Fire as Medicine

Traditionally, Karuk and other Tribes in this area use fire to manage the landscape. Our traditional management practices prevent the build-up of fuels that could lead to catastrophic fire events as well as manage for healthy stands of acorn bearing oaks, forage for large ungulates, and for other foods, fibers, and medicinal plants.

[Photos: Karuk Tribe Department of Natural Resources and Klamath-Salmon Media Collaborative]

Due in part to these thousands of years of purposeful fire management, the forests of this region are ecologically dependent on fires that are low in heat production, or “cooler” fires. Yet paradoxically large scale impacts from climate change are exempt from regulation, while the potential solutions in the form of traditional management have imposed regulatory barriers (Wiedinmyer and Hurteau 2010). Achieving balance in the human interacted natural fire regime by restoring and managing landscape resilience to change with time tested TEK is a priority in Karuk country.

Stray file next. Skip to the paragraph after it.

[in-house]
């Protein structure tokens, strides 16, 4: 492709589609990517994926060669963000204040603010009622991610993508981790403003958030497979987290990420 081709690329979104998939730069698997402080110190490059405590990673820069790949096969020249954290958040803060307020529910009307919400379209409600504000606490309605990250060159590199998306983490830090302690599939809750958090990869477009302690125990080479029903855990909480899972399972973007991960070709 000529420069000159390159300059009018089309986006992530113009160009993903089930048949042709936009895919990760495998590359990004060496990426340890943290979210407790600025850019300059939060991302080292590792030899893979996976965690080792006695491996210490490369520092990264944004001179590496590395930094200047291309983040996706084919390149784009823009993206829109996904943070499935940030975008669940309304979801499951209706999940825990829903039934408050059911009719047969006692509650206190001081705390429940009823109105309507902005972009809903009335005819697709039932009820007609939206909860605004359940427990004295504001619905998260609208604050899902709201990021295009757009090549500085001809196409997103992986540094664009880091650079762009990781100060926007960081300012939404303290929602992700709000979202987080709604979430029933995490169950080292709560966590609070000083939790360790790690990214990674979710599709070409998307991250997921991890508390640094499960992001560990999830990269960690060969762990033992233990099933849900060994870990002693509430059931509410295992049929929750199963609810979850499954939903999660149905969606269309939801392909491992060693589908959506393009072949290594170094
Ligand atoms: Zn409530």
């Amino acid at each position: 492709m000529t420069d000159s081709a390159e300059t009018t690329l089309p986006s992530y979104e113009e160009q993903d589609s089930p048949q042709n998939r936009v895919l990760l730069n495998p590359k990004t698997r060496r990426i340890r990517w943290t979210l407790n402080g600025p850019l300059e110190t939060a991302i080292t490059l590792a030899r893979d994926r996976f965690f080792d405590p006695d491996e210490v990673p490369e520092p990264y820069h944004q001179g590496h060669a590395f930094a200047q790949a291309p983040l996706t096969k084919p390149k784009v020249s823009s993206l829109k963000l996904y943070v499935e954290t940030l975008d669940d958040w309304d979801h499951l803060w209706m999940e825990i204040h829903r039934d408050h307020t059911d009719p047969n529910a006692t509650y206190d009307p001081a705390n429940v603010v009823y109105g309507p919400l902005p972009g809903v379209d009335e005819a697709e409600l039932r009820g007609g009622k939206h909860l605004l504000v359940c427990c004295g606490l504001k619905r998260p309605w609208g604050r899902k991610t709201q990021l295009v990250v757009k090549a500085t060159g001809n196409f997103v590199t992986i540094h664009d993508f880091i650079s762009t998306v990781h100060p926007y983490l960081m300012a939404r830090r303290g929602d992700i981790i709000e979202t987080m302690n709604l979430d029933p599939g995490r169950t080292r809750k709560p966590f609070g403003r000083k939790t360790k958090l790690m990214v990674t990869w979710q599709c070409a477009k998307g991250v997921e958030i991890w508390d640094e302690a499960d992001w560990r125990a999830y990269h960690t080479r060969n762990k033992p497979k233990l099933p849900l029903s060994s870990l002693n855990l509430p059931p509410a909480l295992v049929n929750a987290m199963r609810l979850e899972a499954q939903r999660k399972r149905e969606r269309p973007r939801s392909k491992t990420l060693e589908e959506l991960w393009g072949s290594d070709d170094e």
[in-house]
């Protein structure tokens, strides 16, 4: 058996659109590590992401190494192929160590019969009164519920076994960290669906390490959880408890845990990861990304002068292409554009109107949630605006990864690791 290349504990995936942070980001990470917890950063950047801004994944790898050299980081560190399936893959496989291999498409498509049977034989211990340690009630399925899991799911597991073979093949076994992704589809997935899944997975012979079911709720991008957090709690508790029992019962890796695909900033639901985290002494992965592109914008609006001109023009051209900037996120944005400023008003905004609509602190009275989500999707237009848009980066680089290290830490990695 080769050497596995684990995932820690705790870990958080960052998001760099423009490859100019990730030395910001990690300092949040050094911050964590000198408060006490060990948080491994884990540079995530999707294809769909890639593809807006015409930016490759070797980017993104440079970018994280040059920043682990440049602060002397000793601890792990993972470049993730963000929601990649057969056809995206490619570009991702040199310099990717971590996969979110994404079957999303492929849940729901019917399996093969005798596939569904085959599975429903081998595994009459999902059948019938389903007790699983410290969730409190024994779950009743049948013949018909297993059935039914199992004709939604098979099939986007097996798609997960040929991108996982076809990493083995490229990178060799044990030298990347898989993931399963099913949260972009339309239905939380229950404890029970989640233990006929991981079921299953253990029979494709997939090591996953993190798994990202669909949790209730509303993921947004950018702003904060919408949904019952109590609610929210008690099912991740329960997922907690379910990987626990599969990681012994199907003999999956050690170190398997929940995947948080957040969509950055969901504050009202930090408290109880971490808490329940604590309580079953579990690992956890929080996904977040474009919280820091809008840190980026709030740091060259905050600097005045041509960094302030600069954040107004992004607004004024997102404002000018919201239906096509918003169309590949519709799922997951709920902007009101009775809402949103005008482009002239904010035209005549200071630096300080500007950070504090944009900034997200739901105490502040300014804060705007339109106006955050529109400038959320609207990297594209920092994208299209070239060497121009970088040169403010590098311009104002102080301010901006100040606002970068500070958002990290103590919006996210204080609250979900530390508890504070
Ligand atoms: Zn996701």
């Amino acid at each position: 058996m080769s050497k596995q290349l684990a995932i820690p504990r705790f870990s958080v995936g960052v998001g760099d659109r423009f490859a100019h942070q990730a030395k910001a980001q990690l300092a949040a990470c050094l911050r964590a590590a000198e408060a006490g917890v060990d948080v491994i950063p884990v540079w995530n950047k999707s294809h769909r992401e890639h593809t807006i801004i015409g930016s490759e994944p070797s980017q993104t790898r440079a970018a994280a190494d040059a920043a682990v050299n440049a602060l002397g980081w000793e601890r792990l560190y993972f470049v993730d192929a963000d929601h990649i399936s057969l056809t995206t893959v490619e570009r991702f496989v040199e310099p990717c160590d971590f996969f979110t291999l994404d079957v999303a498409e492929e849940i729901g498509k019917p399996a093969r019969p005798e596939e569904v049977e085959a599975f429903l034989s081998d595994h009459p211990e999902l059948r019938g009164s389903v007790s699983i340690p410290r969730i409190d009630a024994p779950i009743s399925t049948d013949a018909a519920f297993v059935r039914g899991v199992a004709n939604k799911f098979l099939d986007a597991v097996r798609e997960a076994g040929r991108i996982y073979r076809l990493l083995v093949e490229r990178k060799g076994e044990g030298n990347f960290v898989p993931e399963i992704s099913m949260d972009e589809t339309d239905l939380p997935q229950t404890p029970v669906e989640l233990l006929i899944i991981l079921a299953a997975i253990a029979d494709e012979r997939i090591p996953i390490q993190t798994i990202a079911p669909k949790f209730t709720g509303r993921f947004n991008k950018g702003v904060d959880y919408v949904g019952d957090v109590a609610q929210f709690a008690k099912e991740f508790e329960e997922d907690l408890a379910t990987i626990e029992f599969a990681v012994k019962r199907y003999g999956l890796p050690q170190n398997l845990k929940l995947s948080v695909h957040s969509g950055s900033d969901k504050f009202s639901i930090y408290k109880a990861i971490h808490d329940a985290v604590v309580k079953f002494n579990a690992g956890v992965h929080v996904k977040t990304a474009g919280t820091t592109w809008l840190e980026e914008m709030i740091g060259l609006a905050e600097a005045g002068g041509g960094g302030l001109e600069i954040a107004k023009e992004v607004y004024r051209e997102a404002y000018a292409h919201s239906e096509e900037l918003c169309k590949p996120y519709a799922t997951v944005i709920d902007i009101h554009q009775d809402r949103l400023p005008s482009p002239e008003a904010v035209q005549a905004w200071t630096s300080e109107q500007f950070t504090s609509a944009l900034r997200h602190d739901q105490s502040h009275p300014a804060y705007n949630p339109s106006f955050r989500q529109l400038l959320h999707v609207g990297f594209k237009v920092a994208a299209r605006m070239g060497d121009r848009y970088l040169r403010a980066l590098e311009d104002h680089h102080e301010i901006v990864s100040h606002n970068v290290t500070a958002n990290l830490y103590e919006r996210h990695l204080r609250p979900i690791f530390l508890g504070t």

Over three-quarters of Karuk traditional food and cultural use species are enhanced by fire (Personal communication, Tripp 2013 intergenerational TEK, Norgaard 2013). The exclusion of fire has led to radical ecological changes including high fuel loads, decreased habitat for large game such as elk and deer, reduction in the quantity and quality of acorns, and alteration of growth patterns of basketry materials such as hazel and willow, to name but a few examples.


Acorns in basket. Photo: Klamath-Salmon Media Collaborative

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